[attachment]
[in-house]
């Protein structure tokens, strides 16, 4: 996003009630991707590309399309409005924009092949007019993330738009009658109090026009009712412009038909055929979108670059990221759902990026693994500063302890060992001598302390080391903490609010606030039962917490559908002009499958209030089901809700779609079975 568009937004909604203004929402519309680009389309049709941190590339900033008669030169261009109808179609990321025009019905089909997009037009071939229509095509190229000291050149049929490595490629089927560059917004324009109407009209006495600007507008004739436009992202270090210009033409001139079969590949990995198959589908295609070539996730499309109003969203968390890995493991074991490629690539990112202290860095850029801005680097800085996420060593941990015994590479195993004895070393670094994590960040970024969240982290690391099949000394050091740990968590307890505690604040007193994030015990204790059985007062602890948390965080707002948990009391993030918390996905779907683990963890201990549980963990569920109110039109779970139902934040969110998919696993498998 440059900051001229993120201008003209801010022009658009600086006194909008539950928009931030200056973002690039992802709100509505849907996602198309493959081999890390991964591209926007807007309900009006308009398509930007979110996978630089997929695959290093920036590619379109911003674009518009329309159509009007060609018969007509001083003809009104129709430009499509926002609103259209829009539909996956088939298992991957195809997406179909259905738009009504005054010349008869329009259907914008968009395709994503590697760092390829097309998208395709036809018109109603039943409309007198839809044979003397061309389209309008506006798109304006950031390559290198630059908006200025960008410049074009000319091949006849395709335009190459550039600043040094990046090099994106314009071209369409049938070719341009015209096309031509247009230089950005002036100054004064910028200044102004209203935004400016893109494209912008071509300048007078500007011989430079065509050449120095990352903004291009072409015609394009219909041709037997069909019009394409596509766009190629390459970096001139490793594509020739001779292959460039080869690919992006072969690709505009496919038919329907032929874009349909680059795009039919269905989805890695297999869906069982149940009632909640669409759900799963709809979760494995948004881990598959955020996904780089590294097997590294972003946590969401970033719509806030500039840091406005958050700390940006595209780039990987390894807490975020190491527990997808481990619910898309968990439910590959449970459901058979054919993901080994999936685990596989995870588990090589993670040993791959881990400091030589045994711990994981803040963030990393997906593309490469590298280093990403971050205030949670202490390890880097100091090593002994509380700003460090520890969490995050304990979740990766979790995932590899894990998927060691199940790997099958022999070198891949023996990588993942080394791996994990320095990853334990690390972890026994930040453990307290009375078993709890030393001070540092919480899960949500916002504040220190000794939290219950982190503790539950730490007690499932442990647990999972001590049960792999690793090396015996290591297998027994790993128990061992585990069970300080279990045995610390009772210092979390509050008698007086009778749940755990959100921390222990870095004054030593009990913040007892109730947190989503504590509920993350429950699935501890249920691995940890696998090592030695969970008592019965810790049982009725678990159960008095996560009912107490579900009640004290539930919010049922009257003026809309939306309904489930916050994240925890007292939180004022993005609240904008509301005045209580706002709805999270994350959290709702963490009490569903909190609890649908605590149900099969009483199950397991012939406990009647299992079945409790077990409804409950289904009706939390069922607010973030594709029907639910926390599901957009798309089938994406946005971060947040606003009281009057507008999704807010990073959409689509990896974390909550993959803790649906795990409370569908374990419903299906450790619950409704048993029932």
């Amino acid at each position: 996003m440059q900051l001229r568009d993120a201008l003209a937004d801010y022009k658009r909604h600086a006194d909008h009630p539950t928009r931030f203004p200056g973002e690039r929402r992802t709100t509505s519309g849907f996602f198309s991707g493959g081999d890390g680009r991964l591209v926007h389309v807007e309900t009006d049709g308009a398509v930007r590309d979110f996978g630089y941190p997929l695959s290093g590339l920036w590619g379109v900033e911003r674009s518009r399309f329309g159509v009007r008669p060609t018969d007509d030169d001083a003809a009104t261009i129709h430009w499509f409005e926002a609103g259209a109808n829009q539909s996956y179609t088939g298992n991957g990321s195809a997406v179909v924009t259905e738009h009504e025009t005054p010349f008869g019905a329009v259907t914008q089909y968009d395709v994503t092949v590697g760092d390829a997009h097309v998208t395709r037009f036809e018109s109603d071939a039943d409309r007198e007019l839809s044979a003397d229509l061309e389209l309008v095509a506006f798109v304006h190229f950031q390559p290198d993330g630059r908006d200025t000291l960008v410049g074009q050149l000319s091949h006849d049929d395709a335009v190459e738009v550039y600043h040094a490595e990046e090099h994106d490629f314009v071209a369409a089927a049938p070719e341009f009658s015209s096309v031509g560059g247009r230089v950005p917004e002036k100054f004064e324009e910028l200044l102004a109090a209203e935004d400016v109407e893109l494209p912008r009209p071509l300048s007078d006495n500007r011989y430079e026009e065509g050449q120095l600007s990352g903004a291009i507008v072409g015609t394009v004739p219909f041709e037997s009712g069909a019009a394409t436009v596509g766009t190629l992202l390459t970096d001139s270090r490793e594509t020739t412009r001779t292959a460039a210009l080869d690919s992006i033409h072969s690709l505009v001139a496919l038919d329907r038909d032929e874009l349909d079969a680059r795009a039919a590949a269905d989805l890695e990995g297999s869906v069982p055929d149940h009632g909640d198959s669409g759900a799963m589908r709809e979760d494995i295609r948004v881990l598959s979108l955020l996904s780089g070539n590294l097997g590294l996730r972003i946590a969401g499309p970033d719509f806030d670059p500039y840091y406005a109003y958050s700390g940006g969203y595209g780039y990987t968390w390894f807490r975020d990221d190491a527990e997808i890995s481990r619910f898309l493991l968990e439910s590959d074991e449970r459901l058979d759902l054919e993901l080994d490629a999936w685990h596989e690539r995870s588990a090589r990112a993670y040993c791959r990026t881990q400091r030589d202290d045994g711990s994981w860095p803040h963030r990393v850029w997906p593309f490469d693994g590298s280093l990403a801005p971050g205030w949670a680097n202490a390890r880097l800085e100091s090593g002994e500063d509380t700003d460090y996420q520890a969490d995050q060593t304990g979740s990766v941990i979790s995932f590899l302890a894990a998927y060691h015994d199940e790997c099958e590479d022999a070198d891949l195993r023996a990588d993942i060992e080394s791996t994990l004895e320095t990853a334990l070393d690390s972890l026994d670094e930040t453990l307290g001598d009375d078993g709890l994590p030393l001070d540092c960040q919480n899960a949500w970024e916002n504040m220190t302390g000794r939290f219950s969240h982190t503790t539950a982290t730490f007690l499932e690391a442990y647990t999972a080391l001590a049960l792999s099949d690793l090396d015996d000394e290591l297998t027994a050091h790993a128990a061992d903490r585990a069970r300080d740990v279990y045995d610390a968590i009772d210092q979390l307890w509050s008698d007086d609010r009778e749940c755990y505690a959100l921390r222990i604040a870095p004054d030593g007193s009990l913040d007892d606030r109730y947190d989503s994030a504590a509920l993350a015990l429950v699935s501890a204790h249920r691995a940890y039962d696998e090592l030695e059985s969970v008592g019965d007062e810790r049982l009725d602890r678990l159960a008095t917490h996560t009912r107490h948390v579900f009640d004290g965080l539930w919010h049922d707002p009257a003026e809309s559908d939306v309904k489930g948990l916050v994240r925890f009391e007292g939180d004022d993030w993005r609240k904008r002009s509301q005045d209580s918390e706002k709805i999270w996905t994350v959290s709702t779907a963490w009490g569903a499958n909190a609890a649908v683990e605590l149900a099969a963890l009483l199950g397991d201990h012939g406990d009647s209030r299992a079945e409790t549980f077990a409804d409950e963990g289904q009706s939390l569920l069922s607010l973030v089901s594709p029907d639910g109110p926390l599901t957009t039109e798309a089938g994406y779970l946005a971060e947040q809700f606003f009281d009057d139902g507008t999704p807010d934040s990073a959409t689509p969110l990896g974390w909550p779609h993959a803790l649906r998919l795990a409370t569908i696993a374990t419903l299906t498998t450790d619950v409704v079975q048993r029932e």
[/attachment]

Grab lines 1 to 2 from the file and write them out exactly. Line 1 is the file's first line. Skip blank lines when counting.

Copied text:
[in-house]
């Protein structure tokens, strides 16, 4: 996003009630991707590309399309409005924009092949007019993330738009009658109090026009009712412009038909055929979108670059990221759902990026693994500063302890060992001598302390080391903490609010606030039962917490559908002009499958209030089901809700779609079975 568009937004909604203004929402519309680009389309049709941190590339900033008669030169261009109808179609990321025009019905089909997009037009071939229509095509190229000291050149049929490595490629089927560059917004324009109407009209006495600007507008004739436009992202270090210009033409001139079969590949990995198959589908295609070539996730499309109003969203968390890995493991074991490629690539990112202290860095850029801005680097800085996420060593941990015994590479195993004895070393670094994590960040970024969240982290690391099949000394050091740990968590307890505690604040007193994030015990204790059985007062602890948390965080707002948990009391993030918390996905779907683990963890201990549980963990569920109110039109779970139902934040969110998919696993498998 440059900051001229993120201008003209801010022009658009600086006194909008539950928009931030200056973002690039992802709100509505849907996602198309493959081999890390991964591209926007807007309900009006308009398509930007979110996978630089997929695959290093920036590619379109911003674009518009329309159509009007060609018969007509001083003809009104129709430009499509926002609103259209829009539909996956088939298992991957195809997406179909259905738009009504005054010349008869329009259907914008968009395709994503590697760092390829097309998208395709036809018109109603039943409309007198839809044979003397061309389209309008506006798109304006950031390559290198630059908006200025960008410049074009000319091949006849395709335009190459550039600043040094990046090099994106314009071209369409049938070719341009015209096309031509247009230089950005002036100054004064910028200044102004209203935004400016893109494209912008071509300048007078500007011989430079065509050449120095990352903004291009072409015609394009219909041709037997069909019009394409596509766009190629390459970096001139490793594509020739001779292959460039080869690919992006072969690709505009496919038919329907032929874009349909680059795009039919269905989805890695297999869906069982149940009632909640669409759900799963709809979760494995948004881990598959955020996904780089590294097997590294972003946590969401970033719509806030500039840091406005958050700390940006595209780039990987390894807490975020190491527990997808481990619910898309968990439910590959449970459901058979054919993901080994999936685990596989995870588990090589993670040993791959881990400091030589045994711990994981803040963030990393997906593309490469590298280093990403971050205030949670202490390890880097100091090593002994509380700003460090520890969490995050304990979740990766979790995932590899894990998927060691199940790997099958022999070198891949023996990588993942080394791996994990320095990853334990690390972890026994930040453990307290009375078993709890030393001070540092919480899960949500916002504040220190000794939290219950982190503790539950730490007690499932442990647990999972001590049960792999690793090396015996290591297998027994790993128990061992585990069970300080279990045995610390009772210092979390509050008698007086009778749940755990959100921390222990870095004054030593009990913040007892109730947190989503504590509920993350429950699935501890249920691995940890696998090592030695969970008592019965810790049982009725678990159960008095996560009912107490579900009640004290539930919010049922009257003026809309939306309904489930916050994240925890007292939180004022993005609240904008509301005045209580706002709805999270994350959290709702963490009490569903909190609890649908605590149900099969009483199950397991012939406990009647299992079945409790077990409804409950289904009706939390069922607010973030594709029907639910926390599901957009798309089938994406946005971060947040606003009281009057507008999704807010990073959409689509990896974390909550993959803790649906795990409370569908374990419903299906450790619950409704048993029932």